Nancy's Bookshelf

Wednesday at 10 a.m. and Sunday at 8 p.m.

Each week host Nancy Wiegman talks to local, regional and national writers about their latest projects.

Ways to Connect

Palo Cedro resident Steve Callan had a 30-year career as a wildlife protection officer for the California Department of Fish and Game. He conducted some of the most successful wildlife investigations in California history and collected his true stories in a suspenseful and often humorous book, Badges, Bears, and Eagles. Steve has now written a second collection of stories, The Game Warden's Son, which includes stories about growing up as the son of a game warden.

The first guest is retired Chico State English professor Brooks Thorlaksson who teaches a class on the Book in Common for Osher Lifelong Learning Institute. She discusses this year's selection, Just Mercy, by best selling author Bryan Stevenson. Attorney Stevenson founded the nonprofit Equal Justice Initiative committed to fighting poverty and challenging racial discrimination in the criminal justice system and is Nancy's second guest. The third guest is also an attorney and author. Carissa Phelps wrote Runaway Girl and is a survivor of human trafficking. She offers a free training seminar on human trafficking April 12 on the Chico State campus.    

Grossology by Silvia Branzei-Velasquez — Microbiologist Sylvia Branzei has written five books on the science of gross things. Her books on Grossology are the inspiration for an exhibit at Gateway Science Museum.

The United States and Terrorism: An Ironic Perspective by Ron Hirschbein — Retired professor Hirschbein says the United States rationalizes its own terrorist actions and dodges the terrorism label.  

Strategic Terror: The Politics and Ethics of Aerial Bombardment by Beau Grosscup — Retired professor Grosscup recounts the history of aerial bombardment of civilian populations throughout the 20th century and up to the present day, and how terrorism is a politically loaded concept.

"Three Acts, Two Dancers, One Radio Host" with Ira Glass: Ira Glass' show in Laxson Auditorium combines real narratives by the radio host of "This American Life" with dance.

Woman on the Verge of Paradise by Robyn Alana Engels: Chico social worker and community activist Robyn Engels recounts humorous tales of her failed love life.

Chico author Ken Holden's memoir details the shaping of the future president by serving as his communication coach when Reagan was campaigning for governor of California in 1966. 

Pamela Johnson's story is set in the Haight-Ashbury and Berkeley where she was an anthropology student in the mid 1960s. The story is fiction, but based on the author's own experiences.

Nancy's Bookshelf: Helga Ruge

Mar 4, 2016

Helga Ruge, who passed away on January 25, 2016, was a long-time supporter of the arts in Chico and especially the North State Symphony. This is a rebroadcast of her interviews on Nancy's Bookshelf. At the end of the hour, Chico Enterprise-Record book reviewer Dan Barnett says a few words about e-newsletters.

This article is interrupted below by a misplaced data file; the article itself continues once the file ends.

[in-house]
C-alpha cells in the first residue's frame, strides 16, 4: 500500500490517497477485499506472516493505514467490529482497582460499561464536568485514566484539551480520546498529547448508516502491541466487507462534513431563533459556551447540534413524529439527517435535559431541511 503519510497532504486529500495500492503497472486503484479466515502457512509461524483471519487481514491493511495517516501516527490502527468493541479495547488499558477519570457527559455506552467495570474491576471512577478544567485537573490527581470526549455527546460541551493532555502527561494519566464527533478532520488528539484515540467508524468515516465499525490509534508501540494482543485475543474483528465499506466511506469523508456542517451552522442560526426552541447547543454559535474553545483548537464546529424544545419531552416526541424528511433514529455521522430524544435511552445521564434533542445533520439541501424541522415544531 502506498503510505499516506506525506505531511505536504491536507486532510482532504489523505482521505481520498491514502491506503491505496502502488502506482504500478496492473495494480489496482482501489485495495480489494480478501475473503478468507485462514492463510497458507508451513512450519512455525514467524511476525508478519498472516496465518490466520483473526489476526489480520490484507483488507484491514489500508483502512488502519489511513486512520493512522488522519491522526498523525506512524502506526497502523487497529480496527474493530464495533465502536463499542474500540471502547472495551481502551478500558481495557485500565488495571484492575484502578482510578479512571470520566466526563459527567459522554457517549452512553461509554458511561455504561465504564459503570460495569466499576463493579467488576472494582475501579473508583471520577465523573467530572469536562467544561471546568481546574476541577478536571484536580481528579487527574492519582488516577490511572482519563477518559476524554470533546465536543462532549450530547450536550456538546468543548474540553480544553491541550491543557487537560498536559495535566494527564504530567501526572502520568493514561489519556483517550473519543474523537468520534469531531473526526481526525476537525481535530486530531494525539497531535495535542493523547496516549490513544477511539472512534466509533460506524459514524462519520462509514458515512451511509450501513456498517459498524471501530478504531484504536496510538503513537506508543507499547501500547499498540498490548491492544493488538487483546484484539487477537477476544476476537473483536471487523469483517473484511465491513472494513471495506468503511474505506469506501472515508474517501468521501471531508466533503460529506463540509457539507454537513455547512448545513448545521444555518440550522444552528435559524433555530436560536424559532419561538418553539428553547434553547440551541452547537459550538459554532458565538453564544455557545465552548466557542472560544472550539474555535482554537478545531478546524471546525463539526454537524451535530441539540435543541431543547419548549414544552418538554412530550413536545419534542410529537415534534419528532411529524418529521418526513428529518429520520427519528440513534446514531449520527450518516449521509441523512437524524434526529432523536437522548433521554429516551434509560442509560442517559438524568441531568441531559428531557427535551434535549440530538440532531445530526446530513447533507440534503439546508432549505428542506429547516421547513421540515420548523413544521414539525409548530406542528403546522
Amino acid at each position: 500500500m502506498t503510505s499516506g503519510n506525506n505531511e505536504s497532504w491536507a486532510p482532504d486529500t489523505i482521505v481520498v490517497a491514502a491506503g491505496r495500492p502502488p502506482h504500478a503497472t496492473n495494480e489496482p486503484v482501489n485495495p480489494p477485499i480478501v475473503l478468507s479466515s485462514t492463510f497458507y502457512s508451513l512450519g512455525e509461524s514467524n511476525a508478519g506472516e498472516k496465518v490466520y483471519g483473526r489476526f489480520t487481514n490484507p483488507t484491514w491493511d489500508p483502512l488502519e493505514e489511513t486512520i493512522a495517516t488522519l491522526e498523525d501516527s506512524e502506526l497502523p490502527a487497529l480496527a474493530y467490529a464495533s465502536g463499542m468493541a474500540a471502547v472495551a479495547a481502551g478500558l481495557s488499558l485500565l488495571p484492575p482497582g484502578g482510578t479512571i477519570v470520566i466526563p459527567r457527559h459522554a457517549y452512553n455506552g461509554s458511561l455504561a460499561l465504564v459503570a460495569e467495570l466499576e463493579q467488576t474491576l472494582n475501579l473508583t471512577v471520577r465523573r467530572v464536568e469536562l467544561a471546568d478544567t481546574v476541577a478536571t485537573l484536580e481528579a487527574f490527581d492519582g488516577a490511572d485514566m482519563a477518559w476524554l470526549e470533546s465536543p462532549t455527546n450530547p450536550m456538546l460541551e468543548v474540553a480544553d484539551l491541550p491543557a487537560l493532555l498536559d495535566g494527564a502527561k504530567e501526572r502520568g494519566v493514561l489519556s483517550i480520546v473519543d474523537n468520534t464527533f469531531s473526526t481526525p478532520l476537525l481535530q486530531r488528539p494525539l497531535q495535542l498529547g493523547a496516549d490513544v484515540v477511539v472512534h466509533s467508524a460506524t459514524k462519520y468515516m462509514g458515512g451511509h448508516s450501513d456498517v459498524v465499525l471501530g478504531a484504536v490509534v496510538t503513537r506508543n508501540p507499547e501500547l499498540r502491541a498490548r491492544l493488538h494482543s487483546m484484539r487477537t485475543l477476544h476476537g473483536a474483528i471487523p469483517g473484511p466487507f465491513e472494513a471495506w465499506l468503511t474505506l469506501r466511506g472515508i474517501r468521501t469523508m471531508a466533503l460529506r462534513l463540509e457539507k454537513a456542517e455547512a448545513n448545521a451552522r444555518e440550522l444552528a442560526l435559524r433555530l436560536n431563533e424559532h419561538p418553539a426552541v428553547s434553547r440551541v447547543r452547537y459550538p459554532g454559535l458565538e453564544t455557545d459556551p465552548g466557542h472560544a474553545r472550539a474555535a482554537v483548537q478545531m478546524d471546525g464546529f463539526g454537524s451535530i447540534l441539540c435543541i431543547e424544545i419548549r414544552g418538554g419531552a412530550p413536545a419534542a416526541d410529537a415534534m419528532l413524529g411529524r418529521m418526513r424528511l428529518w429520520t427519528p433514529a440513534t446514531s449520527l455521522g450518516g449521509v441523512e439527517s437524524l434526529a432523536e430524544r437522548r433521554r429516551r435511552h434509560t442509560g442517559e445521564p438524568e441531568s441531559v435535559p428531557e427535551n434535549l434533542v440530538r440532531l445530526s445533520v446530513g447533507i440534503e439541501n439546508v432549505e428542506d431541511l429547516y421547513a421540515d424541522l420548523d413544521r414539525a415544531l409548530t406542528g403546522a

Mattie Celi by M. Elizabeth Schaefer 

This novel about a child in foster care is loosely based on Mary Schaefer's life as a foster child in Southern California. Mary's careers have included beautician, singer/keyboard player, and radio personality. Now retired from the Department of Defense Naval Engineering Station and living in Stirling City, she took writing courses and wrote her first novel. She reads selections from her book like the scene with a creepy foster mother who had a mysterious green door inside her house that was kept locked.

Margaritifer Basin by Greg Gates

Red Bluff author Greg Gates has an MA in National Security Affairs from the Naval Postgraduate School. He spent 15 years in the United States Navy as a surface warfare officer and is a Vietnam veteran. He now spends his time writing, and has published the first of three Margaritifer Basin novels. Margaritifer Basin is a science fiction novel that chronicles the settlement of the planet Mars.

The Spirituality of Age: A Seeker's Guide to Growing Older by Robert Weber 

Dr. Weber is a former Jesuit who is now a professor of psychology at Harvard Medical School. He is coauthor of The Spirituality of Age, a compassionate guide to transforming aging into spiritual growth.

Creative Schools: A Grassroots Revolution That's Transforming Education by Sir Ken Robinson

Sir Ken Robinson lived and worked in England before moving to the United States in 2001. He urges schools and colleges everywhere to rethink their basic assumptions about intelligence and achievement. He asks: Why is it essential to promote creativity? Can creativity be developed? If so, how? He says education wastes more talent than it saves, and makes suggestions as to what schools and colleges should do.

On this episode of Nancy's Bookshelf:

  • Chico playwright and novelist Emily Gallo wrote "The Columbarium" as a sequel to her first novel, "Venice Beach." The Columbarium is an architectural feature of San Francisco that houses cremated ashes in 5,000 niches. The novel's protagonist is a Jonestown survivor who takes a job fixing up the Columbarium.
  • Pat Macias, president of the board of the Museum of Northern California Art, gives the history and future plans for MONCA and describes an upcoming fundraiser which will feature a book signing by Emily Gallo. The theme is "Structures."